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The Independent is Jerry Stiller's show, starring him as Morty Fineman, a Roger Corman/Andy Sidaris-style filmmaker who makes lovingly crafted low-budget, borderline-exploitation films that the world largely dismisses as junk. The film follows Morty and daughter Paloma (Garofalo) as they try to revive Morty's sagging career and reflect on decades of schlocky work like Brothers Divided (about Siamese twins in Vietnam) and Foxy Chocolate Robot (about a foxy chocolate robot). The film uses present-day footage intercut with scenes ostensibly from Morty's body of work, all appropriate in graininess, streaks, and rotten acting quality. Real-world directors like Roger Corman and Ron Howard appear to offer commentary on Morty's oeuvre, all of whom declare him an underrated genius.
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Liz (Janeane Garofalo, bafflingly present in a humorless film like this) refuses to leave her apartment, despite a lost cat and a crazy man (Giancarlo Esposito) who inexplicably woos her. Judy (a skeletal Nicole Hansen) gets picked up by a guy who may or may not be a cop, dumped in another apartment, and develops a strange relationship with a guy (Tony Spiridakis, the film's writer) who may or may not be a cab driver. A third story follows a bartender (Jennifer Carpenter) with a big secret and who may or may not be a lesbian, being wooed by a punk grrrl musician (Pauley Perrette).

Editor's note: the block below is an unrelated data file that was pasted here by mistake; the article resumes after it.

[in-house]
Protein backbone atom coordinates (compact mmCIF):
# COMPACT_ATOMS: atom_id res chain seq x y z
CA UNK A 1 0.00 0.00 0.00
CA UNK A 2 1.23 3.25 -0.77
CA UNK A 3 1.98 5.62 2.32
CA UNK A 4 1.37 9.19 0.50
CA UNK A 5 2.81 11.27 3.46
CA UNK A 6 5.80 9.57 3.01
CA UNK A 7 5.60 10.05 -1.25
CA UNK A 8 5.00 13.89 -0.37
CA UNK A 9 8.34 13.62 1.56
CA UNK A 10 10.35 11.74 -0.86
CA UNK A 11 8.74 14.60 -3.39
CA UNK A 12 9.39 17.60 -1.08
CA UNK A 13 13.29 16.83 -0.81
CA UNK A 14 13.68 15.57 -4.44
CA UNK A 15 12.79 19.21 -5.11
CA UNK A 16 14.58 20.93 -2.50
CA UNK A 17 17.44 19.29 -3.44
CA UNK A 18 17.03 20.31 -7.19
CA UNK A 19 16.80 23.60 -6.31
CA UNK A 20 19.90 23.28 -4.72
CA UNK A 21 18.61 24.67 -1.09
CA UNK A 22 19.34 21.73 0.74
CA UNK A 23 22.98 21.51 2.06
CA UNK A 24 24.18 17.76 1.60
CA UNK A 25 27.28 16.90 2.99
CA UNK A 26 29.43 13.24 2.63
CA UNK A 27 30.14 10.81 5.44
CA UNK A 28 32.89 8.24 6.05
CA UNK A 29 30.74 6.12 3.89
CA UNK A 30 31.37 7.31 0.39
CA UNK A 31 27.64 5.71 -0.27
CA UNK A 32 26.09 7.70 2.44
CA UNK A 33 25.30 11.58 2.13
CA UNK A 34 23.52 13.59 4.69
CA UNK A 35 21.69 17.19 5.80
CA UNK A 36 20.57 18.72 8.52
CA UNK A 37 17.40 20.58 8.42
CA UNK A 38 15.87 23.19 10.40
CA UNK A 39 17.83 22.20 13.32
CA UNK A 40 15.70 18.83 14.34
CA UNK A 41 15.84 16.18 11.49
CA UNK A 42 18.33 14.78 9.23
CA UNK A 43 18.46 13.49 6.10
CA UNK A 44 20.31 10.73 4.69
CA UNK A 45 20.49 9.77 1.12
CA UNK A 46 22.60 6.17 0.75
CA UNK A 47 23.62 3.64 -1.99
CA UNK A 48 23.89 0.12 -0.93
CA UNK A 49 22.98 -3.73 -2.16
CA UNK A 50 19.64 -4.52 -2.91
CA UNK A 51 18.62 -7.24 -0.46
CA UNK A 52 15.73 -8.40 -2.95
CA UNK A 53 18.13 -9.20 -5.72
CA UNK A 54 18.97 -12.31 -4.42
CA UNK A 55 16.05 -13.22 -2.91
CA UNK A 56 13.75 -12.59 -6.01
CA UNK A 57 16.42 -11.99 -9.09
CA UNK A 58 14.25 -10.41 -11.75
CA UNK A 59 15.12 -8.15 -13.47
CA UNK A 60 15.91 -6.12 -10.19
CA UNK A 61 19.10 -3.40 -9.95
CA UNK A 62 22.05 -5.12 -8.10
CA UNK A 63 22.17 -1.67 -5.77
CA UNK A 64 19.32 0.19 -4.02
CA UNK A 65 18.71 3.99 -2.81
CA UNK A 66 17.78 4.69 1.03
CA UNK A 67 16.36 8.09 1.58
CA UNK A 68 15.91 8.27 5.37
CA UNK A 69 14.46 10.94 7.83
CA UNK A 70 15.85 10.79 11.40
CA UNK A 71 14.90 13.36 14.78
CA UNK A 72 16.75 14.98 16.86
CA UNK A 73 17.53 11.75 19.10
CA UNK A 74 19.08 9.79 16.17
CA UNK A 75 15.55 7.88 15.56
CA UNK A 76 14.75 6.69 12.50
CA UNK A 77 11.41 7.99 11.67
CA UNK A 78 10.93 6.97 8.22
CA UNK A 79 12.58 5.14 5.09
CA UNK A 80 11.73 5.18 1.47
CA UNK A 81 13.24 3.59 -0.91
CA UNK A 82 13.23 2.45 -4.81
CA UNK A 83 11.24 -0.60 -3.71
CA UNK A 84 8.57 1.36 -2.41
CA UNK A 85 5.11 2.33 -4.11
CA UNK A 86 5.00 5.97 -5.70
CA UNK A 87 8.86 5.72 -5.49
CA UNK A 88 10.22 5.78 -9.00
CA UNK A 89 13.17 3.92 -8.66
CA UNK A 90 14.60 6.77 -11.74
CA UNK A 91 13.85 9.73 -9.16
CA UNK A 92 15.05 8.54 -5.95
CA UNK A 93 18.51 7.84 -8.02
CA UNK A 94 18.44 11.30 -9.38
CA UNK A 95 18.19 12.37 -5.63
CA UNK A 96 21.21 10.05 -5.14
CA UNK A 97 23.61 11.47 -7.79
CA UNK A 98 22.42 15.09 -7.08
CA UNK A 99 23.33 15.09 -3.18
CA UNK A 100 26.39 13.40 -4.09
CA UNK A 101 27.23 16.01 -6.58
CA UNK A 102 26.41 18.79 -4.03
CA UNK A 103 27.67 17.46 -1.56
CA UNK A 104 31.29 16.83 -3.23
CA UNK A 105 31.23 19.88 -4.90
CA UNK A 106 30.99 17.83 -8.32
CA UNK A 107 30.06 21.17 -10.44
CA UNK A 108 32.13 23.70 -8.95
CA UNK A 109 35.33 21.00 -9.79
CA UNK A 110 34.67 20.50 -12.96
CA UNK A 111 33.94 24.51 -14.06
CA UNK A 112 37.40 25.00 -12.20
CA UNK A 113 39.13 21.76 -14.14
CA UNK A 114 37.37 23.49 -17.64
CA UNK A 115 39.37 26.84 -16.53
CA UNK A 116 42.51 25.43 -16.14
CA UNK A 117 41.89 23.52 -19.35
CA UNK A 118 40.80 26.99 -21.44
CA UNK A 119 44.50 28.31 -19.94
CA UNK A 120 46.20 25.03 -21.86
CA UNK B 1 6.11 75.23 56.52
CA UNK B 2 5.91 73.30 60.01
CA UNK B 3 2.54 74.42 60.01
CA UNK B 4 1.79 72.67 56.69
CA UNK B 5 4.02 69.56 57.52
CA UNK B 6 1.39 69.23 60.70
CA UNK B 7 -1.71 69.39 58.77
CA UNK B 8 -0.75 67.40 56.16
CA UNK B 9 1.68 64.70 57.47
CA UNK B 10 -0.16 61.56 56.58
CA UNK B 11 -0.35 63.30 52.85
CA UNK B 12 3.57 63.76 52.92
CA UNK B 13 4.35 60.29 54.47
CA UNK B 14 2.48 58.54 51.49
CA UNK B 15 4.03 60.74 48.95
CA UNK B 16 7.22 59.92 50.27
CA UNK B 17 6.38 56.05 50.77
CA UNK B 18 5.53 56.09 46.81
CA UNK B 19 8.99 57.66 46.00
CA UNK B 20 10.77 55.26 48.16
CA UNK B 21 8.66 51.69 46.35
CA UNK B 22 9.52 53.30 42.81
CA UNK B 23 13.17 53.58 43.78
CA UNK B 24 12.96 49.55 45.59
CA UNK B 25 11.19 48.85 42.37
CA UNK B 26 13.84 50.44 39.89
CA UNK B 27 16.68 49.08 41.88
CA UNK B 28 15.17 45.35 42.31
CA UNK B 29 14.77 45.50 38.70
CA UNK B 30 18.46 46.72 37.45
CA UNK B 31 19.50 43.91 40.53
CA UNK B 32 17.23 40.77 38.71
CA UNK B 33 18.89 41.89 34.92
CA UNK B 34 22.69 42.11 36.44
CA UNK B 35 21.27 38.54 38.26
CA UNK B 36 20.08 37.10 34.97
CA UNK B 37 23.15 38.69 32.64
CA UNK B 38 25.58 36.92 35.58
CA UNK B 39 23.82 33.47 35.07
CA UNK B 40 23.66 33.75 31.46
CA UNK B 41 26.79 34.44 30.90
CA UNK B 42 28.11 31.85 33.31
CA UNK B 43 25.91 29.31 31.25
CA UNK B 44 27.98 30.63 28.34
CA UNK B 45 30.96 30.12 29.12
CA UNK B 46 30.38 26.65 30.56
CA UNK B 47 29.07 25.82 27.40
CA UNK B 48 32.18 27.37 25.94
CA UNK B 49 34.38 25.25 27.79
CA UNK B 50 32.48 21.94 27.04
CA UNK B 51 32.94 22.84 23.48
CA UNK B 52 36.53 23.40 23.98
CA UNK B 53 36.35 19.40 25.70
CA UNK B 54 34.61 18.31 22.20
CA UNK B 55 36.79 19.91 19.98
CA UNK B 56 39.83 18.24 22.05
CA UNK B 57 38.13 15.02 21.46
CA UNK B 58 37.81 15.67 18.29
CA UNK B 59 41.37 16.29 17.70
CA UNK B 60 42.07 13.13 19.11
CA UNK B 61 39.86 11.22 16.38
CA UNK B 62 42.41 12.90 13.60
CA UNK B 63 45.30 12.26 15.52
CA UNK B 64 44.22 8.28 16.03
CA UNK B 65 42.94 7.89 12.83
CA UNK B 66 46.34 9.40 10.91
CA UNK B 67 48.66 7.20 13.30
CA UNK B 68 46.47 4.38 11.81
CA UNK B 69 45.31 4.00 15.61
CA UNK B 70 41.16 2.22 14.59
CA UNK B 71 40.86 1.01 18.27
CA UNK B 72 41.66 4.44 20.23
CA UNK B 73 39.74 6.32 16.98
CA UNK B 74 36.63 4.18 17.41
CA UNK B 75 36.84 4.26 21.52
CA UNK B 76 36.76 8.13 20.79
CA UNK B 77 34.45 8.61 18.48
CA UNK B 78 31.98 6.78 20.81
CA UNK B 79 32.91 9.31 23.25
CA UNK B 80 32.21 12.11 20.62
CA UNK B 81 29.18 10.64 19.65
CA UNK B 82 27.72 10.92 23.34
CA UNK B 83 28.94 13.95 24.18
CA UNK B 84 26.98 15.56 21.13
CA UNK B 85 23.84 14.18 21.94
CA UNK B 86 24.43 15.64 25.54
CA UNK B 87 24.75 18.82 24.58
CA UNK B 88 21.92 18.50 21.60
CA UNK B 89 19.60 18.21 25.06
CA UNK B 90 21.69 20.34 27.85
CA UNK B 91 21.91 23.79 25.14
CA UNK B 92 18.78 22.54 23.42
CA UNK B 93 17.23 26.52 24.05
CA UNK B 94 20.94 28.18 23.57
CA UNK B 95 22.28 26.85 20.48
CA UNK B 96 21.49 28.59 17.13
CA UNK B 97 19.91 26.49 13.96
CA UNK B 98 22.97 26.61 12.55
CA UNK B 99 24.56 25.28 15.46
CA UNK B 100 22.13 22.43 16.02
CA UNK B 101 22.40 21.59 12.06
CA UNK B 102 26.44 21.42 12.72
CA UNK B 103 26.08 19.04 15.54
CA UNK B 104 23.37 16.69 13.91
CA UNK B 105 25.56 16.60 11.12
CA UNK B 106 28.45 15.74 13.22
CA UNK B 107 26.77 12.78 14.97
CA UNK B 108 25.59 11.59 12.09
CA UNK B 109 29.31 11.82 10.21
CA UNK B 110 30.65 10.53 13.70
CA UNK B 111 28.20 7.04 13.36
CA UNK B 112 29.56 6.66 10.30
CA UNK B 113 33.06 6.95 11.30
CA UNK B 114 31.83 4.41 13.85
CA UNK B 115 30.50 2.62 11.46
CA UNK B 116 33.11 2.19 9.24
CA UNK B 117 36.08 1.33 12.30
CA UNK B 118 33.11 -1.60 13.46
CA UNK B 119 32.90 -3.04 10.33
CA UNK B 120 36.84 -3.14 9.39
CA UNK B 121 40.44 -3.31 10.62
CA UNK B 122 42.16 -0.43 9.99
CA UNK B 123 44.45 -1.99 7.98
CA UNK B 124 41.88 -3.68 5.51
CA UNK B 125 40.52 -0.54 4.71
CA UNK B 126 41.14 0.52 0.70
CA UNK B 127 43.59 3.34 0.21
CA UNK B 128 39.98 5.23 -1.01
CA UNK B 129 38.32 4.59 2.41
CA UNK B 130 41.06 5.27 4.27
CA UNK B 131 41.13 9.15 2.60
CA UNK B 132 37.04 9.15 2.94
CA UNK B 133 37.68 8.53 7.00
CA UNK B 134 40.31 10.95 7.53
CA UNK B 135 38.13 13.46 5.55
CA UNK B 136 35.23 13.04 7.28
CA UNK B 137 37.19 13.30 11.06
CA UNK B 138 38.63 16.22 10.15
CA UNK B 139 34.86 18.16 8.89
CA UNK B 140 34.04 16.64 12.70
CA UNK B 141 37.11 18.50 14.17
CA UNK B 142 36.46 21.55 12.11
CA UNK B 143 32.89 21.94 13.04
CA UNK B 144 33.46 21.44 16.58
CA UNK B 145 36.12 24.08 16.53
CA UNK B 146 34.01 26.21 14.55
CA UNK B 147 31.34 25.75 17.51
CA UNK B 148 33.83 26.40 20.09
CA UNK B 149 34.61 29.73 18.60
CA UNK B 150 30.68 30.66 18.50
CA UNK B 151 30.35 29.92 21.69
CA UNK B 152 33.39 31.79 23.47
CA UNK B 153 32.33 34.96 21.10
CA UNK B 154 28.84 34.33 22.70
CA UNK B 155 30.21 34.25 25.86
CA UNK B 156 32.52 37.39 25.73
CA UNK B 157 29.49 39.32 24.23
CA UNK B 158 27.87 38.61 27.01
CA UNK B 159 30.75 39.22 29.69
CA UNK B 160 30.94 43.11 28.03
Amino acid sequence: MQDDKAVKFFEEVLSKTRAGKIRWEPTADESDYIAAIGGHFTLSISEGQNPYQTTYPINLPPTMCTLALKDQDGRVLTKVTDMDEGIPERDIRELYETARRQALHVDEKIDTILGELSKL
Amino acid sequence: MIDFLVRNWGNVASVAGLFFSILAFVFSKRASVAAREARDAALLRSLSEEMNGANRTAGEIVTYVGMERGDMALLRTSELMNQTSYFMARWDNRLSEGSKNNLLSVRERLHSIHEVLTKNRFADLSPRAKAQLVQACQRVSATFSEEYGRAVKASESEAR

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The plot is so simple as to defy description: A lot of New York cops live across the water in Jersey, and it turns out they are all beholden to the mob. It's up to fat, half-deaf Sheriff Freddy (Sly) to expose this atrocity!!! Would that there were more to say, Cop Land builds its "mystery" by simply not telling you what's going on. Only after an hour or so do you piece together the whole mob angle, and then the audience realizes, "Hey, there's nothing happening here!" Note to Mangold: Watch L.A. Confidential a few times if you want to see how clever plot structure goes, not to mention throwing in a little wit here and there.